KABUL: Gunmen, including at least one dressed as a doctor, attacked a military hospital close to the U.S. embassy in the Afghan capital Kabul on Wednesday and were engaging security forces inside the building, officials and witnesses said.
A security official said the attack began with an explosion at the rear of the 400-bed Sardar Mohammad Daud Khan hospital and three to five attackers with automatic weapons and hand grenades entered the complex.
He said they had taken position on the third and fourth floors of the hospital and were engaging special forces units which had been sent to the scene.
The attack on the hospital, across the road from the heavily fortified U.S. embassy, underlines warnings by government officials that high profile attacks in Kabul are likely to escalate this year as the Taliban step up their insurgency.
One worker at the hospital, Abdul Qadir, told Reuters that he saw one gunman, dressed in a white doctor's coat, take out a concealed AK-47 assault rifle and open fire, killing at least one patient and one hospital worker.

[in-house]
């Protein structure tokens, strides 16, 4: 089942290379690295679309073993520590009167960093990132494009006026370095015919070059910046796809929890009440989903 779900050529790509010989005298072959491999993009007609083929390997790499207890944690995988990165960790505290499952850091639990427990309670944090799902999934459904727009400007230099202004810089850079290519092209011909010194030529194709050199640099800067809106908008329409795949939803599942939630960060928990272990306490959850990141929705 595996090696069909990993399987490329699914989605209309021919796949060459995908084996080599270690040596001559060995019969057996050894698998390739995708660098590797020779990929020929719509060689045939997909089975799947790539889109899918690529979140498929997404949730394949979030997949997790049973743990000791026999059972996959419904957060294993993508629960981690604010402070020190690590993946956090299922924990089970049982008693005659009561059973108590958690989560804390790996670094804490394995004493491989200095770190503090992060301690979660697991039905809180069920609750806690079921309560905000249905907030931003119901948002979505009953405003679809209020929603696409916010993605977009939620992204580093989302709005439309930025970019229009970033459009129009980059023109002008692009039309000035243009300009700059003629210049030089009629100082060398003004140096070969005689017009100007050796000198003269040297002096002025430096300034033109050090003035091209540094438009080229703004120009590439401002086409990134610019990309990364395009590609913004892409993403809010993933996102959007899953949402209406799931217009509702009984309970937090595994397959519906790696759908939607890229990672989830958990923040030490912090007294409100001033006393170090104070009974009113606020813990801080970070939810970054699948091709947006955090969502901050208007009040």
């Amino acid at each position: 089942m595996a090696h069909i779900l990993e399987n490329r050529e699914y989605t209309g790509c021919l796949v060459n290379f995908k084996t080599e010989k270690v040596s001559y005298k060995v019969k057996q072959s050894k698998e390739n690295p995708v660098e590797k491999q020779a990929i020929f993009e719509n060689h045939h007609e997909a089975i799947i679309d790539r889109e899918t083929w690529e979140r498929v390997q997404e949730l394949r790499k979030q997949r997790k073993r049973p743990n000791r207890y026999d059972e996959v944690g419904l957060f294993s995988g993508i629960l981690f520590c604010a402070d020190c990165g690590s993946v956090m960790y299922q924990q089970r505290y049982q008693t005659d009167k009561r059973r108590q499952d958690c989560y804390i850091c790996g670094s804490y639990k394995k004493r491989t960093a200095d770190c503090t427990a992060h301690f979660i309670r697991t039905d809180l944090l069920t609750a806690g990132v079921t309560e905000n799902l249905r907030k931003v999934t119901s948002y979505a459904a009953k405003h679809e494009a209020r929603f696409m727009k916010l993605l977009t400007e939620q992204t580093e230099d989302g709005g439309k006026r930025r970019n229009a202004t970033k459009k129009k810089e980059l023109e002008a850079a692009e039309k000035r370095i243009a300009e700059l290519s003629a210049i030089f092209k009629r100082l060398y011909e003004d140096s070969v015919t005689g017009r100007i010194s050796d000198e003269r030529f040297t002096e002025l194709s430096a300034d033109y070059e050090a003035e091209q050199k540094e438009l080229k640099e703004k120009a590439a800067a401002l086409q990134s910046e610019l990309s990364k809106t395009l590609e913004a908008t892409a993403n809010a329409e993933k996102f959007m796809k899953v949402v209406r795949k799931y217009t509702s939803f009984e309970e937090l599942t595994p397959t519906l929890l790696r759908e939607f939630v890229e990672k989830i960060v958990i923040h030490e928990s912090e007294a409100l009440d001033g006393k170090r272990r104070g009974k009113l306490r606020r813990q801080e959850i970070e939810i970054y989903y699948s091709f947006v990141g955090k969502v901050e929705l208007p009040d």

He also heard firing from several other points of the hospital, which treats military casualties from around Afghanistan.
The area around the hospital, near a busy traffic intersection, was blocked off by security forces.
The attack comes just a week after dozens were killed and wounded in coordinated attacks on a police station and an office of the intelligence service in Kabul. That attack was claimed by the Taliban, who are seeking to expel foreign troops, defeat the U.S.-backed government and reimpose Islamic law after their 2001 ouster.
There was no immediate claim of responsibility. A Taliban spokesman said he had no immediate information.